Newborn photographing is becoming more and more popular. The resultant photographs are so beautiful and dreamy that many photographers and people with cameras are launching themselves, untrained, into an area of photography that is not for the untrained! It is not something that is fun and just anyone can decide they would like to try.
A newborn is a person, a human being, not a doll. She has needs and feelings and needs to be handled with great care. Before you choose your newborn photographer please take note of these very important points.
1. Training, Training, Training and then some more Training!
I do not feel that anyone can become a newborn photographer overnight. In-depth training and hands on practice under the supervision of a qualified newborn photographer are vital to becoming an expert at newborn photography.
Training doesn’t just include the art of newborn photography but also learning all about safety of the baby, how to handle them, how to read their cues and what poses a newborn can and cannot safely do.
2. Weird Poses
There are many weird and wonderful poses on Pinterest and the internet. Several of them are what is called a composite. This is two photographs put together in Photoshop to make one. Keeping a baby propped up and secure is vitally important so two photographs are taken where the baby is being securely held but then are put together to look like one photograph where the baby is balancing on her own.
Once again, proper training will teach the photographer how to do these poses safely and how to create the resultant photograph.
3. Reading Baby’s Cues
Newborns have very real needs and a photographer cannot just go from pose to pose without attending to their needs. Knowing what a baby needs when it needs it comes from having children of one’s own and from learning the different cries babies have. If things are not going to plan the photographer needs to know how to handle the situation, what the baby needs and how to soothe it.
4. Safe Poses
Not all poses seen on Pinterest are safe. Some are just plain insane.
Babies heads are heavy and they simply cannot hold them up. They need to be carefully positioned so they do not fall and injure their necks. They can also easily slump down putting pressure on their lungs and closing their airways. The pose may be the cutest you have ever seen but if it compromises the baby’s ability to breathe for even one moment I will not even consider attempting it.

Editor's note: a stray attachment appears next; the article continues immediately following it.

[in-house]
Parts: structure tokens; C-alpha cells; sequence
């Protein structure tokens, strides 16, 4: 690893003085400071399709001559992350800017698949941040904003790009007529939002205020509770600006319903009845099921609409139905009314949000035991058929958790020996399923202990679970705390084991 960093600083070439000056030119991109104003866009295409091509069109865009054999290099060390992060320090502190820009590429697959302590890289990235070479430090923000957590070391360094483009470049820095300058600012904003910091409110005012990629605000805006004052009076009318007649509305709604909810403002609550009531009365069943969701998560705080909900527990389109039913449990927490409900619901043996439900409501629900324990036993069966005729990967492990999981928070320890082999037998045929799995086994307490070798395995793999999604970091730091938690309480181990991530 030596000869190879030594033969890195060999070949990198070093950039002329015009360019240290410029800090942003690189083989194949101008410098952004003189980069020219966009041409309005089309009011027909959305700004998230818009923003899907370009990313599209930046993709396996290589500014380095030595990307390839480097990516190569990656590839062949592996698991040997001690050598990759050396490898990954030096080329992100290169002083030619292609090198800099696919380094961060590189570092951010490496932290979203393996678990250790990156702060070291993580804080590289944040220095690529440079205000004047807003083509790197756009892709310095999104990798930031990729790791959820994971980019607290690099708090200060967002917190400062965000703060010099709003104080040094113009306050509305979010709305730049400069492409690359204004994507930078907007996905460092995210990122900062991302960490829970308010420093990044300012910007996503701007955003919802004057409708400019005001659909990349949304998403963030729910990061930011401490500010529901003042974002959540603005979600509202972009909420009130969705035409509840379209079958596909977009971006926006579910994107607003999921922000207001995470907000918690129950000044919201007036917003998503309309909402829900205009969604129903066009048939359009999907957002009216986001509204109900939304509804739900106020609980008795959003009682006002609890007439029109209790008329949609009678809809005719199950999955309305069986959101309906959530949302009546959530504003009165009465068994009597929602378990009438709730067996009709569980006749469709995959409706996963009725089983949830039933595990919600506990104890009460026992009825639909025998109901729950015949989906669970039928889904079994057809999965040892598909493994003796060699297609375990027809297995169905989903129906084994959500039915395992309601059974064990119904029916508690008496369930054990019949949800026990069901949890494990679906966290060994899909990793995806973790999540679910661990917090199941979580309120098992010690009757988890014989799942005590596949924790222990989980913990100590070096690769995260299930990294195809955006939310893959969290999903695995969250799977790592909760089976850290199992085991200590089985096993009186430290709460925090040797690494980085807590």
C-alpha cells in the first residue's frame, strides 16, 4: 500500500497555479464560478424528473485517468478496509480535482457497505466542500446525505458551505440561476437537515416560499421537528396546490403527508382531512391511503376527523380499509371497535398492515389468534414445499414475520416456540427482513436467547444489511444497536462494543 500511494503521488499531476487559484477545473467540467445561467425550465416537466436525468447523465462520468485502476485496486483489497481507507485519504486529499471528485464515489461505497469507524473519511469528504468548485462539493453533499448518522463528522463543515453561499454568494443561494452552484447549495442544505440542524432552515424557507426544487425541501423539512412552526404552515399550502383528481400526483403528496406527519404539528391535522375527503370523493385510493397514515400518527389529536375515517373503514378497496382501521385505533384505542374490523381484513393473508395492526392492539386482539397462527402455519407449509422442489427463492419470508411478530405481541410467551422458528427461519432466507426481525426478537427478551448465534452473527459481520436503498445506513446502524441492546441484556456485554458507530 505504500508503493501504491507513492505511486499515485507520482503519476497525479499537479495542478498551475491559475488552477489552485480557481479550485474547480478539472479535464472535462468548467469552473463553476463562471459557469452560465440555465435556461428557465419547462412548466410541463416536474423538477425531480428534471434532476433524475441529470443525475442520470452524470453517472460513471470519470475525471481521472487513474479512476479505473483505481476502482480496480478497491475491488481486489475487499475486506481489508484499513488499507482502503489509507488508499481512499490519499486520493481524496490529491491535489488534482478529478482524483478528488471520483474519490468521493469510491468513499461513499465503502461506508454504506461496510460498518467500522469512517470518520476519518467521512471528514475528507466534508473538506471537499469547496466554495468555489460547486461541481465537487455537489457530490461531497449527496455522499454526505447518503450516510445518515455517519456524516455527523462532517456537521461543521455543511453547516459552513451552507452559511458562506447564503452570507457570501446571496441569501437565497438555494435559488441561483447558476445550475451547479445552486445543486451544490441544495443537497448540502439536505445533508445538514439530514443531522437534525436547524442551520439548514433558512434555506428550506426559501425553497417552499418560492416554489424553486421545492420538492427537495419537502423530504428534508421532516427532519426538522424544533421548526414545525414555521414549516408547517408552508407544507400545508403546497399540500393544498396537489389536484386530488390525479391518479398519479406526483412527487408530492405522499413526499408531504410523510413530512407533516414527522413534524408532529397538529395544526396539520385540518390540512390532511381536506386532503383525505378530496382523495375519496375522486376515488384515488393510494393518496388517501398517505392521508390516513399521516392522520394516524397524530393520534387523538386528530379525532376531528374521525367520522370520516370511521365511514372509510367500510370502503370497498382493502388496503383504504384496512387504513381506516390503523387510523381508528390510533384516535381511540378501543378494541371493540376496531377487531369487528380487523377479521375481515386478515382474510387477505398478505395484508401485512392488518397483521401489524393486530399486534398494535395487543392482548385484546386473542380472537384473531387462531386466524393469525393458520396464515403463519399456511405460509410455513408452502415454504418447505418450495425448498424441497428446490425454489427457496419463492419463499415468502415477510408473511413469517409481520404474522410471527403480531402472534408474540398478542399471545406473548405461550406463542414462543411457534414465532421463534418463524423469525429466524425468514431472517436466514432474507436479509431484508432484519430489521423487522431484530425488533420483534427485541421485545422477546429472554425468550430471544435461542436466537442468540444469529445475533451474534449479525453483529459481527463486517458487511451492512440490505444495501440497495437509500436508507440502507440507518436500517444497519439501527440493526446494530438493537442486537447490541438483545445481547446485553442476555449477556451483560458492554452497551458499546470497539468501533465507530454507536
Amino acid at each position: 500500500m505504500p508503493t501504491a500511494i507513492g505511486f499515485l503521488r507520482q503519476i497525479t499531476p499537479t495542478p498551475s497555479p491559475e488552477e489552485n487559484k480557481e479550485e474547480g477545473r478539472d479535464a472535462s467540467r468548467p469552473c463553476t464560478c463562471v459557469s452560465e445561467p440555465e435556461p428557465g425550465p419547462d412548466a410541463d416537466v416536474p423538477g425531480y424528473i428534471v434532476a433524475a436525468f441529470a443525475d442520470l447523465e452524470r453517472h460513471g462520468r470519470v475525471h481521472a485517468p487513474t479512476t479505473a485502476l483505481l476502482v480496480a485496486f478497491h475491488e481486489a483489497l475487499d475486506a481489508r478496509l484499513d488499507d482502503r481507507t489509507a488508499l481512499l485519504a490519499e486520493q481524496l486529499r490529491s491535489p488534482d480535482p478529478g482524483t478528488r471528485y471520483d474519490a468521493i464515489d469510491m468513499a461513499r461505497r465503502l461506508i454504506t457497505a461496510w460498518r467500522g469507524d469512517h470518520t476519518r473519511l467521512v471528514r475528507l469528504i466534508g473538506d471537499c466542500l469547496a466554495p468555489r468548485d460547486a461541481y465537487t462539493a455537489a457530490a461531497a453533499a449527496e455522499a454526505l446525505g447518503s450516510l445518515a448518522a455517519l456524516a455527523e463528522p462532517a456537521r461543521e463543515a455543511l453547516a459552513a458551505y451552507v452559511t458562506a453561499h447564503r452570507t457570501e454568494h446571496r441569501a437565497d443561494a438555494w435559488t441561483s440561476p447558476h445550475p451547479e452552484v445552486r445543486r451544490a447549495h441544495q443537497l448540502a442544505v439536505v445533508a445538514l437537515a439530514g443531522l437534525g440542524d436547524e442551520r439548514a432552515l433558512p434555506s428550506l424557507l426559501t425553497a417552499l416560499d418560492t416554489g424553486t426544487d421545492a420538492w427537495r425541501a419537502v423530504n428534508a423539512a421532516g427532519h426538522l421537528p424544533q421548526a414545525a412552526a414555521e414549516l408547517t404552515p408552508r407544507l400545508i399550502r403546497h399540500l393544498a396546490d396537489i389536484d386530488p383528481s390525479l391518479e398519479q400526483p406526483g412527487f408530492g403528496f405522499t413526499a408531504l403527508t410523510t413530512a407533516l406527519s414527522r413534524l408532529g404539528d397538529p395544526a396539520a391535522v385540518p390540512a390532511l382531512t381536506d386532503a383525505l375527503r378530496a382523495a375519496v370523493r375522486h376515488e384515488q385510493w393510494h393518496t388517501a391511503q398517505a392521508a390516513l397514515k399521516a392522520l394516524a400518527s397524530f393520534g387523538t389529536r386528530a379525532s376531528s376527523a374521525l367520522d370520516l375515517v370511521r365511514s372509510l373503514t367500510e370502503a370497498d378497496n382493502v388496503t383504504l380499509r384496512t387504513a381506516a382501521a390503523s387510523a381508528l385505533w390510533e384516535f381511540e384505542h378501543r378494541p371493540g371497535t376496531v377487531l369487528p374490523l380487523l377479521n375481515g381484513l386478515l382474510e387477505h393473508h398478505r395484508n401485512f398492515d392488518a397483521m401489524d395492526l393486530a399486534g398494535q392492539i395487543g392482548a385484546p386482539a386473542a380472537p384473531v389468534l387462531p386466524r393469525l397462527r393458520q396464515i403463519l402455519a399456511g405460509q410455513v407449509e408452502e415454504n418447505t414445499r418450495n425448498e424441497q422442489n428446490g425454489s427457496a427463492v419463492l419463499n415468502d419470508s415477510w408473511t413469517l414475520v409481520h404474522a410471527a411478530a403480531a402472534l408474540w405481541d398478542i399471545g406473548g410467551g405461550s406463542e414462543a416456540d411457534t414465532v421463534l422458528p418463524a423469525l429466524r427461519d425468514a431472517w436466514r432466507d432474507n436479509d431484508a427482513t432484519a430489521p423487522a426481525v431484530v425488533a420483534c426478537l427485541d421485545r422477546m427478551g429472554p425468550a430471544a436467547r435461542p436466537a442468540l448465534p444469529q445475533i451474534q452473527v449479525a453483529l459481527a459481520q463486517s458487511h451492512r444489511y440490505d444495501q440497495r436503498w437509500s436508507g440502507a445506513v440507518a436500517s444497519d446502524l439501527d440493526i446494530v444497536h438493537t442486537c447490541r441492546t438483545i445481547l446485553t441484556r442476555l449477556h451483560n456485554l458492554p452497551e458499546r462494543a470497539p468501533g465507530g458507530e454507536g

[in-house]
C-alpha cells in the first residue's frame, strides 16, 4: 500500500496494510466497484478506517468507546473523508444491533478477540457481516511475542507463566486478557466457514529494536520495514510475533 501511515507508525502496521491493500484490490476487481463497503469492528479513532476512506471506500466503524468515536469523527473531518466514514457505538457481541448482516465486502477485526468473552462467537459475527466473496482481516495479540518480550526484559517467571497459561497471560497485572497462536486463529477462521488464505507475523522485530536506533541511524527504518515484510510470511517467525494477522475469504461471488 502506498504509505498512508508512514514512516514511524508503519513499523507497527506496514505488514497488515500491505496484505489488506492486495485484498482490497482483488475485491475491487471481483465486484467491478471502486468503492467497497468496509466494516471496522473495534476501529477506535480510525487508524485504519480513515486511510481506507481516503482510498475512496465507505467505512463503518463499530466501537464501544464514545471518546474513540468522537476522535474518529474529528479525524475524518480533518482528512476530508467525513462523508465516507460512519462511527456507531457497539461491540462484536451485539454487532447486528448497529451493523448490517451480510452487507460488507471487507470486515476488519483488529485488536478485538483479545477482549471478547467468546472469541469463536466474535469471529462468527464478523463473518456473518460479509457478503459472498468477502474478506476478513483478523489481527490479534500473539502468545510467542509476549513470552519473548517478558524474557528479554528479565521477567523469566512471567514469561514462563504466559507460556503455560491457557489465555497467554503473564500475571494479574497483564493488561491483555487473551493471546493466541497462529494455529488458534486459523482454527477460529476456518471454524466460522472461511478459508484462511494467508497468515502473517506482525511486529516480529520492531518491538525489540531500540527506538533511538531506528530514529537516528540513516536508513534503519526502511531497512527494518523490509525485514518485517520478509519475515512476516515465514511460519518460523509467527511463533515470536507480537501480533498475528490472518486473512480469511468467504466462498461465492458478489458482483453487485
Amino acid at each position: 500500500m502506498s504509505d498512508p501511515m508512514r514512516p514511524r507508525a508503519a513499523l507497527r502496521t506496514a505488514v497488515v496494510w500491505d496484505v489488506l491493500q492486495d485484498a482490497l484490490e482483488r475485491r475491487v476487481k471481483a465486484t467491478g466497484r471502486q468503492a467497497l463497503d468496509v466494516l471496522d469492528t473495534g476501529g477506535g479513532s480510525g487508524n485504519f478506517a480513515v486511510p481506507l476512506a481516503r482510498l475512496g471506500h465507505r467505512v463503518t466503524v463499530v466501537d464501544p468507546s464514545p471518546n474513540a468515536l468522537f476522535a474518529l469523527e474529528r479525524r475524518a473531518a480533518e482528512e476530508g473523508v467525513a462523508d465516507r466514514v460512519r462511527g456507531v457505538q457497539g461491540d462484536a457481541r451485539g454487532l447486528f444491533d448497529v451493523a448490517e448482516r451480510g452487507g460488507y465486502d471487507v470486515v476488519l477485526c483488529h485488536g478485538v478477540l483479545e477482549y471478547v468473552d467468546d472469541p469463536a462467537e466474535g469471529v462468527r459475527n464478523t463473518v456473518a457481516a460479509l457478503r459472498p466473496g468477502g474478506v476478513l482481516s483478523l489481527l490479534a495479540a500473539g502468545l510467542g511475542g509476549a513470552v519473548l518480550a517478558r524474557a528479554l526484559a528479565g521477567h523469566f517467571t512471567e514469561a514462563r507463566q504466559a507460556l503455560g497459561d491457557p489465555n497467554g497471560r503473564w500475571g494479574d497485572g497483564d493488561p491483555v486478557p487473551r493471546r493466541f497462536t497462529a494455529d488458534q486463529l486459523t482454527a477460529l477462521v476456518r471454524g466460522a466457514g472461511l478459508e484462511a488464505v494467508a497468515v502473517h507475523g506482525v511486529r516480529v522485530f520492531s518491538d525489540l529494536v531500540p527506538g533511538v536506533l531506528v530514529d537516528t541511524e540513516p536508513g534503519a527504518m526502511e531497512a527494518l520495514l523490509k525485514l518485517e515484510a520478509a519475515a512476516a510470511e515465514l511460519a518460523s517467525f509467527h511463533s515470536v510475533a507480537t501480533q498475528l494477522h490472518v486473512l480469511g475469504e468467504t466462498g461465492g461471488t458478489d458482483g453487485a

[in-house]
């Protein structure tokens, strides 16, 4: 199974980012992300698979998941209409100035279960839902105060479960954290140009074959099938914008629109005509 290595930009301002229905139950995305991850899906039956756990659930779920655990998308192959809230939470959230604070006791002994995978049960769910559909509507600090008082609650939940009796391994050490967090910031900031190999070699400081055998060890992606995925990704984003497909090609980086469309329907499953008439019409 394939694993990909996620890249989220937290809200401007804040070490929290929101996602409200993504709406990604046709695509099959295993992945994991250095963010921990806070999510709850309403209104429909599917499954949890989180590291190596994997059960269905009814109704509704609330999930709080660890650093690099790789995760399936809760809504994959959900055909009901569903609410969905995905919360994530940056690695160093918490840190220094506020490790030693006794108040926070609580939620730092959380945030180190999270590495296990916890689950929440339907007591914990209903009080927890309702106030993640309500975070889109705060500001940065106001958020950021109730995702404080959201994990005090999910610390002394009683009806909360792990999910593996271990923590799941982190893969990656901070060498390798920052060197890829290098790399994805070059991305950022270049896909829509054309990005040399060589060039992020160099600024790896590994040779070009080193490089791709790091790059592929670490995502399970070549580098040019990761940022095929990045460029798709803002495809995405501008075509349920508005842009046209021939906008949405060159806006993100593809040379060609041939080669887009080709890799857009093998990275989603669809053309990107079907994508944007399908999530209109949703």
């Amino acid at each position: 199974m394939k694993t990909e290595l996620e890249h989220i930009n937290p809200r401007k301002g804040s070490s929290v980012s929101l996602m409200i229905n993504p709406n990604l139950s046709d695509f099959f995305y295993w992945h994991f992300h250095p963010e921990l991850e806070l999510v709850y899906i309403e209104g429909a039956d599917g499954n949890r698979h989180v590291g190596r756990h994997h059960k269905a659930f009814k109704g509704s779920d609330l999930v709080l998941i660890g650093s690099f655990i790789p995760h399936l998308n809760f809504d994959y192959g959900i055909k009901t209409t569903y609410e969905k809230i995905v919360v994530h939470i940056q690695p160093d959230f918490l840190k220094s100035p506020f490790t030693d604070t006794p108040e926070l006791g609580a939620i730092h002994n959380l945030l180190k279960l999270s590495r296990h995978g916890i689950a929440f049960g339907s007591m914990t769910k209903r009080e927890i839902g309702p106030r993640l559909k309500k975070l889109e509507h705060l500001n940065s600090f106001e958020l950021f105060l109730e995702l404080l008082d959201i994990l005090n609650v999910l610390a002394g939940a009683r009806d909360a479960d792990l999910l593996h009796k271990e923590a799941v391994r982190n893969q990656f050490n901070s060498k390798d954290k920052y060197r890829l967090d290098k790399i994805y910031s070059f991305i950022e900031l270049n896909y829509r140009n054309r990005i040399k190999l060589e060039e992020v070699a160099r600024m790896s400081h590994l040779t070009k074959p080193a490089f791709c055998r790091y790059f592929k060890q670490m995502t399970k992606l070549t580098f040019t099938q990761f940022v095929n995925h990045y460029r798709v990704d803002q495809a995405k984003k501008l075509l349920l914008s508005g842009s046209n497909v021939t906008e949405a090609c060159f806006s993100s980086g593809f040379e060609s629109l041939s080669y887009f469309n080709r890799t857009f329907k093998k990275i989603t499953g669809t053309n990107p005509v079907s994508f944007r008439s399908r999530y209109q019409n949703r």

They also cannot tell us when the blood flow has been cut off to one of their limbs. Yes, babies can fold up in the most amazing way but knowing how to fold them is so important. It is very easy to cut off blood flow so knowing where limb is and checking regularly for no purple hands and feet is imperative.
5. Moving Baby into Position
Never, ever pull on a baby’s limbs to get them into position. Gently move the baby using their own movement to help. If a baby cries once in a pose, shush them softly and gently rock them in the position. If they continue to cry pick them up out of the position. Try one more time. If they continue to cry, move on!!!
Babies have their favourite positions to lie in. Some babies simply do not like having their arms up, they like them tucked in. A trained photographer will quickly recognise this and work around it. There are simply dozens of possible poses so if baby does not like one then try another.
6. Never Leave Baby Unattended
Newborns have what is called the moro reflex. They startle quite easily and kick out with their legs and arms. They can quite easily and completely unexpectedly kick themselves out of a prop or topple over if the prop is not weighted down. So never leave the baby without someone watching her and no more than an arms lengths away.
7. Never try poses at home
I heard just this past week of more than one friend who tried a pose their newborn in a prop and it, with baby in it, toppled over. The newborns hit their heads and were injured. Is injuring the baby worth the photograph?
Please be careful and choose your photographer wisely.